|Summary: Stocks are still cheap, and the key risk at this point is very much skewed towards another bout of strong growth.|
|Key take-out: Cash investment levels remain high, indicating investors are still cautious. But when this money is switched into the market, stocks and property are likely to drive further into record territory.|
|Key beneficiaries: General investors. Category: Economics and investment strategy.|
Risk has become a big topic of late, with global policymakers issuing a number of warnings to investors against complacency.
They are concerned that, in many cases, investors just aren’t taking the concept seriously enough after having been lulled into a false sense of confidence. Mirroring this is the idea expressed by many market analysts and commentators that equities, both here and in the US, are expensive. The S&P500 is at new records, and price-earnings ratios (P/Es) are high relative to history.
In my view there is a slight problem with this analysis – well two problems to be exact. Firstly, value as concept has become much harder to define. It’s less meaningful in a world characterised by ultra-low rates, ample liquidity and quantitative easing. In one way or another, the world’s major central banks print money. Now, in a fiat world (where currency is not backed by gold or silver or anything at all) debasing the currency must lift the value of other financial assets, as money is the benchmark against which we value all financial assets – and money now has less worth. This renders as much less useful charts like the one above. What is value when money, in many jurisdictions, is nearly worthless – and is worthless adjusting for inflation?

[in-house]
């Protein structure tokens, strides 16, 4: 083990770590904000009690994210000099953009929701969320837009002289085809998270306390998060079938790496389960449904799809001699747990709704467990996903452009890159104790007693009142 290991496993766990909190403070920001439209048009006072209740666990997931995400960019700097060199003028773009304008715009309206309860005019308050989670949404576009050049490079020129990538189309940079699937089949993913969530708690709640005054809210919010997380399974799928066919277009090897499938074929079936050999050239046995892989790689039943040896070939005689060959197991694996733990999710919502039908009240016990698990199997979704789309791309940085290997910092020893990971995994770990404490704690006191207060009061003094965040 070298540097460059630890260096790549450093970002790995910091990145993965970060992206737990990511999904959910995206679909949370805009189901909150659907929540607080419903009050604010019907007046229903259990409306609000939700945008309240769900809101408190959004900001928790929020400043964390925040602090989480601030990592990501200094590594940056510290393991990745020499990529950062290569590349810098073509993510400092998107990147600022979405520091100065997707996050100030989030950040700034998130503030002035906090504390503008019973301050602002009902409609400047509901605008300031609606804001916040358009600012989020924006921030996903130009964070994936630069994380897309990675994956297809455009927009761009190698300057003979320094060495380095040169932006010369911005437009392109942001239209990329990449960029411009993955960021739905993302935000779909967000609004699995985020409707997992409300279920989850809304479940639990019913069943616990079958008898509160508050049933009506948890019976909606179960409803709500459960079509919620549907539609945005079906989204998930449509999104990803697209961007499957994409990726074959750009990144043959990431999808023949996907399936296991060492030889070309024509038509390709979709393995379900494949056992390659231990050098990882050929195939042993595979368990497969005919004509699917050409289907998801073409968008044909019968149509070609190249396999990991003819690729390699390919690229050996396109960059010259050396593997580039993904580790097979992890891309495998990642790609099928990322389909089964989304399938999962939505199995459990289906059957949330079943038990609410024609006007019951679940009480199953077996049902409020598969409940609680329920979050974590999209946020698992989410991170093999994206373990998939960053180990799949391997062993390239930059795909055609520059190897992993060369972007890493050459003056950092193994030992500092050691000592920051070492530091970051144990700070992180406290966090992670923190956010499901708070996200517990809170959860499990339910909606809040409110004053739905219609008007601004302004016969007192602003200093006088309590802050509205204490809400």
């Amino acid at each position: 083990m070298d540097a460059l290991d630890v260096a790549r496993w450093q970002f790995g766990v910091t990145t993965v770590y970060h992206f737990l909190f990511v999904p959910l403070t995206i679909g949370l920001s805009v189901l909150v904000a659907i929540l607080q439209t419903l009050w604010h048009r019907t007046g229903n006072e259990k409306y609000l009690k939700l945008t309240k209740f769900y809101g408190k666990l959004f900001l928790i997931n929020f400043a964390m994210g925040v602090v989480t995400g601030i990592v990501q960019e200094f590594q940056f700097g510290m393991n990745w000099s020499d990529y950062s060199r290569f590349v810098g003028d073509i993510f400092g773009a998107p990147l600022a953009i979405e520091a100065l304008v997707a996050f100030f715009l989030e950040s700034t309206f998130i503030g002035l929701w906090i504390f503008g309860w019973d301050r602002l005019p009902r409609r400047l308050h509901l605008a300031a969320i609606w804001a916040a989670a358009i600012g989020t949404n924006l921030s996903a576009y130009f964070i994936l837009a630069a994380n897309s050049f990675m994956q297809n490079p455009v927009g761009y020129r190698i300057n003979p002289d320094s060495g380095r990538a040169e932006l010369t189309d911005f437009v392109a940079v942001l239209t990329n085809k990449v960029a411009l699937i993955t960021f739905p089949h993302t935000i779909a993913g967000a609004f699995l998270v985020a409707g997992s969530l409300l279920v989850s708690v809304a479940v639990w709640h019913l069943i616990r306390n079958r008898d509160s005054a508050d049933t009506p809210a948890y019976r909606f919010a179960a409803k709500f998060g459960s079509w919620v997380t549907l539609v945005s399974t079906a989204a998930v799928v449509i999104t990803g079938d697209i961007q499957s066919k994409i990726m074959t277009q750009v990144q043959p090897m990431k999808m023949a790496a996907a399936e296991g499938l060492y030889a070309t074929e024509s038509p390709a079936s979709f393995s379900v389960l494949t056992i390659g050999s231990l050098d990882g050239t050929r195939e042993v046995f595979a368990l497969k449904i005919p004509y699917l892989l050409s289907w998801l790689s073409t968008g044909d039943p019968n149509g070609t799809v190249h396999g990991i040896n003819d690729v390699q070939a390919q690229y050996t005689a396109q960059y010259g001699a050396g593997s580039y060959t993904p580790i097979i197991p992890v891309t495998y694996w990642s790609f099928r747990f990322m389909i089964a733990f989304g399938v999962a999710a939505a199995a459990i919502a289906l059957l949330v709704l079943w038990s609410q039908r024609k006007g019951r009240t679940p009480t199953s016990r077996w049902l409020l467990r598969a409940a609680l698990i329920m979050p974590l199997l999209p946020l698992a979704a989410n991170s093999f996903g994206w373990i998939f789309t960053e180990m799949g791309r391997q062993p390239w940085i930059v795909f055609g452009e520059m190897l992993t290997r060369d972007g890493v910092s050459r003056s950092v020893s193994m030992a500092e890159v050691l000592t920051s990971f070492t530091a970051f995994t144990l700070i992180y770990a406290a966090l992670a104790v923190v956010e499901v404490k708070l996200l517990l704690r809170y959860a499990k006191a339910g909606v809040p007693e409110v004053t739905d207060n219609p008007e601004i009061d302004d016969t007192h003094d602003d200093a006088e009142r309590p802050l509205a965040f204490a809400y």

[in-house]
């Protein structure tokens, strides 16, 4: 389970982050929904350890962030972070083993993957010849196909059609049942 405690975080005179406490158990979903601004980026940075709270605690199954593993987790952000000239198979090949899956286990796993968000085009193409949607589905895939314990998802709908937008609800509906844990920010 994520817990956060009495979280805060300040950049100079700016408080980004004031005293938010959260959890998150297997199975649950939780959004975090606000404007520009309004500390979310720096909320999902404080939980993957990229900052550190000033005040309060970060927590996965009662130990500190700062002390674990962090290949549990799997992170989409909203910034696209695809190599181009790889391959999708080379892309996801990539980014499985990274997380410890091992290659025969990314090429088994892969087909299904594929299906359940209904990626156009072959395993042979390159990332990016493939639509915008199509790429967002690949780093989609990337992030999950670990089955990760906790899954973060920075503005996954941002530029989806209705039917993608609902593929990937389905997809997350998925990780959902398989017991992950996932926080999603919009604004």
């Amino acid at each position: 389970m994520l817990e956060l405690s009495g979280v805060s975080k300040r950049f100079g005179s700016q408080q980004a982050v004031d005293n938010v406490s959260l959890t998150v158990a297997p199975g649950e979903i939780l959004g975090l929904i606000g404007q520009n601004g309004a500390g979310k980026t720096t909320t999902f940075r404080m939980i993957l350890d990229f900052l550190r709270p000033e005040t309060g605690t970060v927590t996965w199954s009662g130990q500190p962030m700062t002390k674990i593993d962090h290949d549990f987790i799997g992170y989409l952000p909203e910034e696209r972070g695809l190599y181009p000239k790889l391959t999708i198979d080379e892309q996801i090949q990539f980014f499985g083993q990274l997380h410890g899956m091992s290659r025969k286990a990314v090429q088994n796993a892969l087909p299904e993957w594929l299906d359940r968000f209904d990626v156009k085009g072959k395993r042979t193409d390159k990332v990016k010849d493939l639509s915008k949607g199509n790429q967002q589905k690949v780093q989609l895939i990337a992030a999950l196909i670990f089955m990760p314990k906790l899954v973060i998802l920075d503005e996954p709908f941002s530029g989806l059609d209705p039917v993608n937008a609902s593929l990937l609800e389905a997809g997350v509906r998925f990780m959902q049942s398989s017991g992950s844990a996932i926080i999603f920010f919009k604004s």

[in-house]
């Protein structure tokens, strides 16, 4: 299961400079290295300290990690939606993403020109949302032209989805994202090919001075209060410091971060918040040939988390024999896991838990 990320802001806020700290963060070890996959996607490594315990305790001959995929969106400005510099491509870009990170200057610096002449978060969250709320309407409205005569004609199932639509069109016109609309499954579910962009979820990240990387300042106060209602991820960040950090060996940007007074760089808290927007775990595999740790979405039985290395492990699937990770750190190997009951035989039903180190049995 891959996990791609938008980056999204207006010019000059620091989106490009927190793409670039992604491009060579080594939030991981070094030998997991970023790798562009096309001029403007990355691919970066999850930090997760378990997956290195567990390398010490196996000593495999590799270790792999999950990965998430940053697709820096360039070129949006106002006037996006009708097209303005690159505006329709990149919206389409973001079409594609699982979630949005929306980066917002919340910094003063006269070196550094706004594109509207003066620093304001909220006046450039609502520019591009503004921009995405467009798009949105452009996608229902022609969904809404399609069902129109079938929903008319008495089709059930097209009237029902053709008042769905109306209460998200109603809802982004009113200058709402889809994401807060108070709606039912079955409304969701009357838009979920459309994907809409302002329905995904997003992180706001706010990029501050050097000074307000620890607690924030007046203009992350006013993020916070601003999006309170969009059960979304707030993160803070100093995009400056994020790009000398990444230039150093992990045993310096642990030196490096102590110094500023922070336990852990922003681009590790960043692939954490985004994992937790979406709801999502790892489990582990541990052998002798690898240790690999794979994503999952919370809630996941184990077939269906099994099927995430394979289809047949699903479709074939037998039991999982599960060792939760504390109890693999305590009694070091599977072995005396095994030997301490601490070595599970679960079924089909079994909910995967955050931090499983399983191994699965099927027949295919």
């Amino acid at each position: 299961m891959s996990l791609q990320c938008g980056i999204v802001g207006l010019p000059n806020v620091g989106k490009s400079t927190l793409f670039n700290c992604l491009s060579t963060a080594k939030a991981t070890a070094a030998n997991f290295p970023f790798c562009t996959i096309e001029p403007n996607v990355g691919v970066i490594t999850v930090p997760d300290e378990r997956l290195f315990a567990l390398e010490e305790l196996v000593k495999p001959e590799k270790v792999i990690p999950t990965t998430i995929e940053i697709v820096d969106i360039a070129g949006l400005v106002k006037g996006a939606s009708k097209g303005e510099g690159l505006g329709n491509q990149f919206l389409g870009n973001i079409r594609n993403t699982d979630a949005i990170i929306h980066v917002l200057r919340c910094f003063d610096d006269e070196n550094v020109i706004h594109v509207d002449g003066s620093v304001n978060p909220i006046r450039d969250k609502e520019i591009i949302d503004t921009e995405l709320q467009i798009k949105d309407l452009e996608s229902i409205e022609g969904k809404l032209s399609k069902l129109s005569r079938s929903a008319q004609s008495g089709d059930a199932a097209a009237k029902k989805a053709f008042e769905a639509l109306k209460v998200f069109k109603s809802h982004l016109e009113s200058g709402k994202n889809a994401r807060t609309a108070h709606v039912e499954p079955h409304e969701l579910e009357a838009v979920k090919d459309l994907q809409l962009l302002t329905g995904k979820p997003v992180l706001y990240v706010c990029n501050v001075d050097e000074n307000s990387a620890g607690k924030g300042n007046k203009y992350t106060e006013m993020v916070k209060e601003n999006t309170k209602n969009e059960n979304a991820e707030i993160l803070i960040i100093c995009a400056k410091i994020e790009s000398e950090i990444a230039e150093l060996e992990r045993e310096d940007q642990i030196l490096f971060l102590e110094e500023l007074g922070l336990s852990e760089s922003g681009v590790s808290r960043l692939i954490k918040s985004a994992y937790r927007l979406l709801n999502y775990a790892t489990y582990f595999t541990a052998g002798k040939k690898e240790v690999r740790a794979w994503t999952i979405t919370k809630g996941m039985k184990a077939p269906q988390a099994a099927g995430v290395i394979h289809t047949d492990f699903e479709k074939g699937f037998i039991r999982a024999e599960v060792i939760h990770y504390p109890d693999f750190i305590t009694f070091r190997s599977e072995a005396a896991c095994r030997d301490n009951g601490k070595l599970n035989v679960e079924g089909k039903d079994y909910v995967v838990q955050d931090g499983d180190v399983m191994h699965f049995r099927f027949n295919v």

Chart 1 may show price-earnings ratios for US and Australian indices well above average levels. Yet the chart also shows that valuations don’t appear to be so stretched relative to pre-GFC levels. So, for instance, from 2004-2007 the average one-year forward P/E for the S&P500 was nearly 16. For the All Ords it was 15.6. That means the current S&P500 P/E is now only just above its pre-GFC average Similarly, the All Ords, is pretty much smack bang on average. Combine that fact with the significant debasement of currency underway – well, the reality is stocks are still very cheap – and cheaper than bonds and other assets. Which, of course, is why central banks are increasingly diversifying out of cash and bonds and into equities. They know the game.
To my mind, this is merely one reason why policymakers are being highly disingenuous in stating that investors are too complacent. Stocks are cheap and the key risk at this point – the skew – is very much toward another bout of explosive growth over the next couple of years.
In any case it’s simply untrue to suggest that investors are complacent – because the fact is, and notwithstanding new records being set in some markets, investors are still cautious. Extremely so, noting that returns to cash are not too different from zero.